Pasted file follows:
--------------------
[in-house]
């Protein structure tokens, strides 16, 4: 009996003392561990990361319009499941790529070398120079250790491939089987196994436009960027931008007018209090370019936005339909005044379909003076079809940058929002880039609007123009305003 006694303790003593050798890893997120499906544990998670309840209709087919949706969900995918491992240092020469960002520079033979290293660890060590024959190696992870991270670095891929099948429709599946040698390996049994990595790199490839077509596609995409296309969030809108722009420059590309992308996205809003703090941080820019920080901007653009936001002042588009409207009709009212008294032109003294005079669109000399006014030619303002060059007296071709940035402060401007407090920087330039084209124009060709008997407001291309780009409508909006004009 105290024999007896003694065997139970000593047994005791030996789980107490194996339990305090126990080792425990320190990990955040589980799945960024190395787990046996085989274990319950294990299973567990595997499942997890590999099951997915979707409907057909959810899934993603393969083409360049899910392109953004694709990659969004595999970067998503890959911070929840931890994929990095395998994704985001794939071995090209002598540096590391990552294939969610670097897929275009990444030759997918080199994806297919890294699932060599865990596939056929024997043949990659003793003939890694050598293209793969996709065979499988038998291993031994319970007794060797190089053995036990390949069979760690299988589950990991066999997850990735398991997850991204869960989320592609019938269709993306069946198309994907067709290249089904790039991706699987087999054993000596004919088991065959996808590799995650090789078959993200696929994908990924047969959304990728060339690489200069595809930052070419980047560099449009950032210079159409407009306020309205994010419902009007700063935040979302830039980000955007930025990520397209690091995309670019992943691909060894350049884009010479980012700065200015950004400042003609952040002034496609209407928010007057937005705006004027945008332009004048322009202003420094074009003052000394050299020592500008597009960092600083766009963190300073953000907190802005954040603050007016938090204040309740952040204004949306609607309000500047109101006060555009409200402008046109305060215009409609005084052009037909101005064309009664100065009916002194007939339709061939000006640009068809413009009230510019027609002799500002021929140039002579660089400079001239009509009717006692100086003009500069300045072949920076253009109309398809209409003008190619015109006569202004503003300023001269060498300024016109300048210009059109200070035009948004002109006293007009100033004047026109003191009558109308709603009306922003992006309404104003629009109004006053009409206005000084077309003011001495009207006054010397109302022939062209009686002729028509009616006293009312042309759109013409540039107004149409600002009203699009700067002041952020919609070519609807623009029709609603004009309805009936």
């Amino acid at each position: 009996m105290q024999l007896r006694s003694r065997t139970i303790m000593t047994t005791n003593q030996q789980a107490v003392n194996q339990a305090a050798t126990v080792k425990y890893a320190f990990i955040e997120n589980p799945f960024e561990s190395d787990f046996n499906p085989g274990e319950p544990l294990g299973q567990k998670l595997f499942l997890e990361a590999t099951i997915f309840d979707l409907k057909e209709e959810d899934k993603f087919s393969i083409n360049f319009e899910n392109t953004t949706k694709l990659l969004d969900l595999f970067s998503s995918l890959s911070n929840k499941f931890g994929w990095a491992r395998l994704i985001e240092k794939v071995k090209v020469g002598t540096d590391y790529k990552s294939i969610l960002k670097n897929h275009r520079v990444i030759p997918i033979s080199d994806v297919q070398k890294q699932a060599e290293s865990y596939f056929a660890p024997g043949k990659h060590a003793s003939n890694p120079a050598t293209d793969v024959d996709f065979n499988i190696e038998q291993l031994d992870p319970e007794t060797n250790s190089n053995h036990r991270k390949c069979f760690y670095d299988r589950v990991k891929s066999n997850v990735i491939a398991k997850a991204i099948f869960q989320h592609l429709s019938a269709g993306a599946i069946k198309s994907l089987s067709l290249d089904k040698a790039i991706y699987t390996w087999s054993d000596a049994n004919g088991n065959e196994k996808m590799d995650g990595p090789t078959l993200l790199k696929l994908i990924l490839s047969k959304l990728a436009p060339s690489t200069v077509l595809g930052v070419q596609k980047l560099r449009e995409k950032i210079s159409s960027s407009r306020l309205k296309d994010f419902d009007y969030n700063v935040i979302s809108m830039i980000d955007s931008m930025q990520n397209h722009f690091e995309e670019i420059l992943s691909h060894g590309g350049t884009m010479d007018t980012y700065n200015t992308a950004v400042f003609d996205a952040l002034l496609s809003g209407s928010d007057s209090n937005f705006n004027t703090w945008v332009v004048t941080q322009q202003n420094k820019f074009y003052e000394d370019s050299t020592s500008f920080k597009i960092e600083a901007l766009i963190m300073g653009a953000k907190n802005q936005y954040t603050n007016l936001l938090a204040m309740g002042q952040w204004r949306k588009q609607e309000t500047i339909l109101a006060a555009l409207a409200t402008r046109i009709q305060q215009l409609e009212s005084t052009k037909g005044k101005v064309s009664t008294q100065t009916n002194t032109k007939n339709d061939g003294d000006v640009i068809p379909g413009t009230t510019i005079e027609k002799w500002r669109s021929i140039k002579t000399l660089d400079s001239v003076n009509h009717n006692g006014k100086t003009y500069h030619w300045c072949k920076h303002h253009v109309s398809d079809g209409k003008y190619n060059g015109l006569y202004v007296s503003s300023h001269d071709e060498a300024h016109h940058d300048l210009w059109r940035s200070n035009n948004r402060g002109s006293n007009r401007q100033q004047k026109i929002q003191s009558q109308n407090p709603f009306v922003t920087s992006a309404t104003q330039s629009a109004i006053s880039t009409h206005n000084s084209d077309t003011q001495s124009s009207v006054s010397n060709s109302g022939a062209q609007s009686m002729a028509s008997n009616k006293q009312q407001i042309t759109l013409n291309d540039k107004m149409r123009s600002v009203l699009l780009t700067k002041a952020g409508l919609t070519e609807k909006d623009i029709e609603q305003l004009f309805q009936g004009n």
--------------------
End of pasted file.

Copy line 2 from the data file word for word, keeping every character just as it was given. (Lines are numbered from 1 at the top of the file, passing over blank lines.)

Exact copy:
């Protein structure tokens, strides 16, 4: 009996003392561990990361319009499941790529070398120079250790491939089987196994436009960027931008007018209090370019936005339909005044379909003076079809940058929002880039609007123009305003 006694303790003593050798890893997120499906544990998670309840209709087919949706969900995918491992240092020469960002520079033979290293660890060590024959190696992870991270670095891929099948429709599946040698390996049994990595790199490839077509596609995409296309969030809108722009420059590309992308996205809003703090941080820019920080901007653009936001002042588009409207009709009212008294032109003294005079669109000399006014030619303002060059007296071709940035402060401007407090920087330039084209124009060709008997407001291309780009409508909006004009 105290024999007896003694065997139970000593047994005791030996789980107490194996339990305090126990080792425990320190990990955040589980799945960024190395787990046996085989274990319950294990299973567990595997499942997890590999099951997915979707409907057909959810899934993603393969083409360049899910392109953004694709990659969004595999970067998503890959911070929840931890994929990095395998994704985001794939071995090209002598540096590391990552294939969610670097897929275009990444030759997918080199994806297919890294699932060599865990596939056929024997043949990659003793003939890694050598293209793969996709065979499988038998291993031994319970007794060797190089053995036990390949069979760690299988589950990991066999997850990735398991997850991204869960989320592609019938269709993306069946198309994907067709290249089904790039991706699987087999054993000596004919088991065959996808590799995650090789078959993200696929994908990924047969959304990728060339690489200069595809930052070419980047560099449009950032210079159409407009306020309205994010419902009007700063935040979302830039980000955007930025990520397209690091995309670019992943691909060894350049884009010479980012700065200015950004400042003609952040002034496609209407928010007057937005705006004027945008332009004048322009202003420094074009003052000394050299020592500008597009960092600083766009963190300073953000907190802005954040603050007016938090204040309740952040204004949306609607309000500047109101006060555009409200402008046109305060215009409609005084052009037909101005064309009664100065009916002194007939339709061939000006640009068809413009009230510019027609002799500002021929140039002579660089400079001239009509009717006692100086003009500069300045072949920076253009109309398809209409003008190619015109006569202004503003300023001269060498300024016109300048210009059109200070035009948004002109006293007009100033004047026109003191009558109308709603009306922003992006309404104003629009109004006053009409206005000084077309003011001495009207006054010397109302022939062209009686002729028509009616006293009312042309759109013409540039107004149409600002009203699009700067002041952020919609070519609807623009029709609603004009309805009936």